Monday, August 25, 2014

Ask Liz: Reception Time = Money

Courtesy of Real Simple
Dear Liz:

I started my wedding planning business this summer, and I'm excited because I've already booked four weddings this year! Two have already happened, and I had the same problem with both - we ran out of time with the photographer. Every part of the receptions ran late - it took forever getting everyone seated, dinner took longer than I thought it would, which means the toasts were late, the cake was late, her dance with her father was late, so we were already out of time at the bouquet toss. The photographer at the first wedding wanted to charge another $250 for another hour, so they let him leave. The last photographer was nice enough to stay a little longer and get those pictures. But, I really don't want that to happen again. What can I do?

Signed, 

Mistaken Rookie


Dear Rookie,

First of all, welcome to The Show. Two weddings down, I know it's probably been fun, but a little stressful. For one thing, you're supposed to be the expert now, and you're learning, too. We've all been there.

So, it sounds like you've got all the things the photographer is supposed to shoot during the reception down - First dance, toasts, cake cutting down, so that's good. But, if it's 30 minutes or less before your photographer needs to bail, you need to switch up and speed up the timeline. Cake-cutting takes hardly any time, so you can have your couple cut that before dinner is done. Cut the cake, and then finish eating while the catering staff cuts gets it ready to serve. Father-Daughter and Mother-Son dances do not have to be to each 3-4 minute song. A couple of verses will do. The bouquet toss is a bit more comprehensive, because you have to get everyone on the dance floor, get them lined up, etc.

Communication with the photographer, the DJ, and the venue manager is absolutely essential in this situation, Everyone needs to be on the same page, moving forward. If you're cutting the cake early, catering needs to know so they can allocate staff to cut the cake up, while others might still be serving and bussing. The photographer needs to know what you're doing moving forward and why. Most likely, they'll have some suggestions of their own. And since your DJ is the one who has to keep the guests informed of what's going on, he needs to know what that is. And, of course, you need to (calmly) inform your couple that they're running out of photo time, and present a plan and/or options to them. Not only will it make them feel like you have everything under control, but you will have everything under control. WIN.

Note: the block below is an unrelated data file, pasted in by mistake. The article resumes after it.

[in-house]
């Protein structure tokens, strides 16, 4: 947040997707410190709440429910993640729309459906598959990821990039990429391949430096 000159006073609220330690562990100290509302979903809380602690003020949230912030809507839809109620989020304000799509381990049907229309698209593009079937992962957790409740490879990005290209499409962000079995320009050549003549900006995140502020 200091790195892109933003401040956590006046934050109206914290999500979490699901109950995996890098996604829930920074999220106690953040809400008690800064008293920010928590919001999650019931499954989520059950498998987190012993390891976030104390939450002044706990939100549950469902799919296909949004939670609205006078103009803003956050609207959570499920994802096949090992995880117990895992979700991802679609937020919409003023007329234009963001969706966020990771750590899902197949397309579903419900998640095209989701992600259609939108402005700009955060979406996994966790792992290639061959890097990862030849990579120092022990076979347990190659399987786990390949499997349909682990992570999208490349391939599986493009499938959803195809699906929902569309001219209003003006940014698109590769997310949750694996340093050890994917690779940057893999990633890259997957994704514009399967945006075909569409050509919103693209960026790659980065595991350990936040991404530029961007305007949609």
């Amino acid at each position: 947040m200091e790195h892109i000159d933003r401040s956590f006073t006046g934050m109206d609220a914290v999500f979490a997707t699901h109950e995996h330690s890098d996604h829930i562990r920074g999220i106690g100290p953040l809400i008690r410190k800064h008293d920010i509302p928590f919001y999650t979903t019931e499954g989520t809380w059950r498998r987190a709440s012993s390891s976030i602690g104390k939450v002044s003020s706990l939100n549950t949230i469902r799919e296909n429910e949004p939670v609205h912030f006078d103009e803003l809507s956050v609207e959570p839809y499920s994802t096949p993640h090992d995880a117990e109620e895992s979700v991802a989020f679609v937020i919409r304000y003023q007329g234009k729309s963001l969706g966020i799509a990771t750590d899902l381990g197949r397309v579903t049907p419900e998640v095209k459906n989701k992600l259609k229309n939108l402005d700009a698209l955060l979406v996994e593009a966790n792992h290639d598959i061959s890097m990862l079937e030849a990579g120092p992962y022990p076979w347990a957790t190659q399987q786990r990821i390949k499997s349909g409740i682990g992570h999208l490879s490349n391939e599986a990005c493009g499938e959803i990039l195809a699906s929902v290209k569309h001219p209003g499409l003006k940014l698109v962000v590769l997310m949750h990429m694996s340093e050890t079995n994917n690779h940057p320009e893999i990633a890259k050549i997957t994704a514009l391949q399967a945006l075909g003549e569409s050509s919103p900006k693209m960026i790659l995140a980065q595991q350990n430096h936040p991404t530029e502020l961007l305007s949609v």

Confidential to Tempe: "Traditionally" the toast order is Best Man, Father of the Bride, Maid of Honor. But hardly anyone sticks exclusively to that list or that order these days, so don't stress about it. Lots of couples even throw in their own Thank You speech at the end, too. Whomever is toasting, as them to keep it short, if possible, and it end it with a raised glass and an actual toast, "To Mr. and Mrs. Hoyt and Jessica Fortenberry,"except, you know, with their names instead, obviously.

What questions do you have about your wedding right now? Email me at liz@silvercharmevents.com, and let me know what's up.

See you at the end of the aisle,

Liz Coopersmith
Silver Charm Events
www.silvercharmevents.com
323-592-9318
liz@silvercharmevents.com
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